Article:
Posted by fxckfeelings on October 13, 2015Share This Post
If you’ve been struck with a severe medical illness, then PTSD is like the mental aftershock. Instead of recovering from your initial illness, you can end up struck with panic attacks that turn recovery into a sequel to your suffering. Just because you can’t recover feelings of calm equanimity, however, doesn’t mean that you’re not on the mend or that you can’t lead a meaningful life in spite of anxiety and not working. Learn how to fight negative thinking, even when life sucks, the anxiety won’t go away, and the ground never stops shaking, and you can still find meaningful things to do with each day.
My life is currently in complete disarray and I’m on medical leave from work to resolve my health issues, which almost took my life several times over the last few years. I go to a therapist who also teaches yoga, and started seeing a CBT as well, but my daily life is still miserable and I need help. I’m currently sitting at my computer sweating, crying, shaking and no amount of medicine or breathing technique or exercise is helping. My goal is to figure out how to get my health issues under control.
Expecting to get most health issues under control, including depression and panic attacks, is often a way to make yourself even more unhappy and sick.
That’s because we can never totally control our health or our illnesses, and cures are few and far between. In your case, you’re obviously doing all the right things—getting medical help, seeing therapists, exploring various kinds of treatment—so give yourself credit for what you’re doing, and cut yourself some slack for not being able to control what your brain and body have decided to do on their own.
It’s hard not to feel overwhelmed when you’ve recently experienced extreme medical problems, and it’s impossible not to get freaked out when experiencing the extreme symptoms of a panic attack, but you know, deep down, that the anxiety will pass.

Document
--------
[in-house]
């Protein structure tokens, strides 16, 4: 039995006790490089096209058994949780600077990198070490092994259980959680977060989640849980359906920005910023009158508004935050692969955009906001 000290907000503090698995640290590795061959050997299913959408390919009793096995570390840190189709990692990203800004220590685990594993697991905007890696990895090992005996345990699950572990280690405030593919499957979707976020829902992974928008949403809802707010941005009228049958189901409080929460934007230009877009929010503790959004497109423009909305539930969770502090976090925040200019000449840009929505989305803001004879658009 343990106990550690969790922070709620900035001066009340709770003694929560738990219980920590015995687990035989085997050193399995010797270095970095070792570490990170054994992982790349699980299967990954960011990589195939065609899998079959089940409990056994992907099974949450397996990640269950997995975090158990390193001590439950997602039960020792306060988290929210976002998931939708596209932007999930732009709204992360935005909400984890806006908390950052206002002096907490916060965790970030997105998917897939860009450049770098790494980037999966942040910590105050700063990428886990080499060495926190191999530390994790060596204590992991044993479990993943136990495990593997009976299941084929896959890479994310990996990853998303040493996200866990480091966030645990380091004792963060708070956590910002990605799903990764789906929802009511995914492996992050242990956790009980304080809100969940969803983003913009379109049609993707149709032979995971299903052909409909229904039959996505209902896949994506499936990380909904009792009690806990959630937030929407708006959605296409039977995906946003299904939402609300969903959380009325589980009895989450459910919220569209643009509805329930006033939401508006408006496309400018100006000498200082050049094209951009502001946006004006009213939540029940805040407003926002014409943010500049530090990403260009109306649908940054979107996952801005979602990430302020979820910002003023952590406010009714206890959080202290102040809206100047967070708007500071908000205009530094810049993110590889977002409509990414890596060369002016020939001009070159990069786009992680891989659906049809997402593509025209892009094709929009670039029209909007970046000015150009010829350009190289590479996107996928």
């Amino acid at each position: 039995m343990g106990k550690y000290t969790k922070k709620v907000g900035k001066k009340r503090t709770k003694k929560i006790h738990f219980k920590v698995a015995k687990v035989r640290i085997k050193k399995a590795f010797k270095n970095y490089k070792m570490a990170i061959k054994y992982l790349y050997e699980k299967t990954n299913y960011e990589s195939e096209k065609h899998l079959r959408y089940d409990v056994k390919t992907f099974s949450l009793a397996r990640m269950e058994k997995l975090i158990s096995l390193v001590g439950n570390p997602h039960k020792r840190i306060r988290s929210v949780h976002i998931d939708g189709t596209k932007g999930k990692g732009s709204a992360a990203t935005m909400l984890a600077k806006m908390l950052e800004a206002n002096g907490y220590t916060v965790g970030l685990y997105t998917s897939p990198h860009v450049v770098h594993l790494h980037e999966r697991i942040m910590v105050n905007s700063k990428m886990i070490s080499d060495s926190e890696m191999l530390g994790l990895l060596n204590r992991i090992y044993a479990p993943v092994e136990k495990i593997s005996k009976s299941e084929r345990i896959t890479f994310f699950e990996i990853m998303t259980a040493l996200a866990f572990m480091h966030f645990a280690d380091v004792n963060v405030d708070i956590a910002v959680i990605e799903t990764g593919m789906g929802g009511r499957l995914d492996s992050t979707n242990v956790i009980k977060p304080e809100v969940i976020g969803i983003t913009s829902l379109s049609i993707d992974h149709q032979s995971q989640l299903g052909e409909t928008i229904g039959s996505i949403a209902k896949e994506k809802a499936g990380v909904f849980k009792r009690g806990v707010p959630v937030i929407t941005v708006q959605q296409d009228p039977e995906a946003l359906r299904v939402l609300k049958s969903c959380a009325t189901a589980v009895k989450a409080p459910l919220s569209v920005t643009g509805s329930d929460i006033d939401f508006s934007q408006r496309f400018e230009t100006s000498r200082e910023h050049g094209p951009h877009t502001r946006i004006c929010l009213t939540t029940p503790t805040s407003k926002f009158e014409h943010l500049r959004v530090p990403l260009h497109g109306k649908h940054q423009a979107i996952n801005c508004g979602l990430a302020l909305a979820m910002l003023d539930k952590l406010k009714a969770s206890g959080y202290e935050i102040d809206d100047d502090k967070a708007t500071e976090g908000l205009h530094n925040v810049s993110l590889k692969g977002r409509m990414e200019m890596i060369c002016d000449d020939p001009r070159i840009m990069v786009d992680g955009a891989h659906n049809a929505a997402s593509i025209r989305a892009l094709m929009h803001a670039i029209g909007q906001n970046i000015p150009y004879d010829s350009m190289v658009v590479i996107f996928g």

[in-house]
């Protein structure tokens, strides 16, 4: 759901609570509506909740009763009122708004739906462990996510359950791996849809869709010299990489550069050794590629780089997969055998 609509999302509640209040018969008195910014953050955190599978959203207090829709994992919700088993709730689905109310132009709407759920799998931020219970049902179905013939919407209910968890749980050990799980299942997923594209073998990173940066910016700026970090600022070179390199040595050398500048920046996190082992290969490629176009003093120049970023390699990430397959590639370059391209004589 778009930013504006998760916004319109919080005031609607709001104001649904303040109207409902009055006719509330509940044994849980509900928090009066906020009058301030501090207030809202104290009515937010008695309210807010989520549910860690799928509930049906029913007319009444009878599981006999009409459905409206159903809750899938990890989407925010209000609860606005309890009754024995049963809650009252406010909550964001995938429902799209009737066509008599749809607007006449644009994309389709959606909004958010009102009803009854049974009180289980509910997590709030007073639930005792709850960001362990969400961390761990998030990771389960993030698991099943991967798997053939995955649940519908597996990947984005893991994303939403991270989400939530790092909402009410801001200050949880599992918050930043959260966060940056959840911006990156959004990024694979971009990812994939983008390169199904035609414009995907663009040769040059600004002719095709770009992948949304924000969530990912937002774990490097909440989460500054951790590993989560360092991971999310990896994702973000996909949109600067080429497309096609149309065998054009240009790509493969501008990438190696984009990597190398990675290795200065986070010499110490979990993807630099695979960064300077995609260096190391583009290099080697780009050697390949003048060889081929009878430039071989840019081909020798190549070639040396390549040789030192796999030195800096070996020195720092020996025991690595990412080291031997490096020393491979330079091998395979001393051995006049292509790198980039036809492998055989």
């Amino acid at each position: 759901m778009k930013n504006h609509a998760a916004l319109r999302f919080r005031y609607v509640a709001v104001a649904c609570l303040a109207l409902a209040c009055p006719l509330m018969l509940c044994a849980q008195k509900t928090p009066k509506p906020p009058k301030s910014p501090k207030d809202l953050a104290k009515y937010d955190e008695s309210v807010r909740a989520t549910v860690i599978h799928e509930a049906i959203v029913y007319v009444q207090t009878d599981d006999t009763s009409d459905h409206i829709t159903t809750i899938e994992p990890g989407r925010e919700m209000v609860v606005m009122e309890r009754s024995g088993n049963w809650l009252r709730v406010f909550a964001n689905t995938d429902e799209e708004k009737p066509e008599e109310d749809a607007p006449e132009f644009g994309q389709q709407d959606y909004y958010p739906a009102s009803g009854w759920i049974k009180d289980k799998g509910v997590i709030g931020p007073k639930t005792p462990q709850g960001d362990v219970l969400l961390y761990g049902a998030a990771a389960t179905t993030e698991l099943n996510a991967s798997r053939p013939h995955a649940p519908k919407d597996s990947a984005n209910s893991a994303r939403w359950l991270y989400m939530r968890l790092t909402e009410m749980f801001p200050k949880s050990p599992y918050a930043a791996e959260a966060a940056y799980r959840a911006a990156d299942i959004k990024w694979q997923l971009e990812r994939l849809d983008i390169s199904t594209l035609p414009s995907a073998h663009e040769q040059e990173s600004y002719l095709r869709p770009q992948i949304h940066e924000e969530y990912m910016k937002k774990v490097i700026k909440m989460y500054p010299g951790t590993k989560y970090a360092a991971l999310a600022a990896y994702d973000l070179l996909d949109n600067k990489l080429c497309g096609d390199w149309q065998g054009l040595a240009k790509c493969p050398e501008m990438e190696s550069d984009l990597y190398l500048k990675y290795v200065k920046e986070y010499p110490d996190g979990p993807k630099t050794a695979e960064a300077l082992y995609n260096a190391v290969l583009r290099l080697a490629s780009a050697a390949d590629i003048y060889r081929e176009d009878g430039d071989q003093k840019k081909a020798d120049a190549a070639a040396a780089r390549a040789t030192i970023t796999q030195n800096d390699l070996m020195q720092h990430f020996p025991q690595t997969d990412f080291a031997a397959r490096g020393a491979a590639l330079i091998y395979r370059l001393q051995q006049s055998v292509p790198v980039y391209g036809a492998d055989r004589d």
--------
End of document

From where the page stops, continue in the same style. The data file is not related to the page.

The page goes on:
Of course, anxiety attacks will cause you to feel like the sky is falling, your health is failing, and you’re out of control. Your job is to anticipate those negative thoughts and remind yourself that attacks pass, they won’t damage your health, and there are many good things you can do with your time when you aren’t incapacitated. Learning to think positive thoughts, even when things are at their worst, is as difficult to master as the wounded peacock pose, but far more rewarding overall.
Speaking of yoga, that and other relaxation techniques will often help, but not always. I assume you’ve also tried various medications, some of which require a month or so of careful testing before you know whether they can prevent or ameliorate panic attacks.
Once you accept your lack of control over attacks, you can start to think positively about your efforts to manage them. Respect the patience and persistence you’ve put into finding treatments; it’s hard to tolerate pain and still carry on with your life, so give yourself credit where it’s due. It’s also hard not to be able to work or take your health for granted, but even when you’re disabled, you can do good work and find good relationships.
So don’t think of your life as in disarray. While symptoms and illness have forced you t0 re-arrange your activities and priorities, you’ve done a good job managing the new chaos. The panic attacks may never end, but if you take your symptoms as they come and learn to keep perspective, they won’t cause as much panic and pain.
“I can’t think about my life without noticing what I’ve lost and dreading the next attack of illness, but I’ve done everything possible to protect my health and reduce symptoms, so that’s what I will respect.”
More advice from Dr. Lastname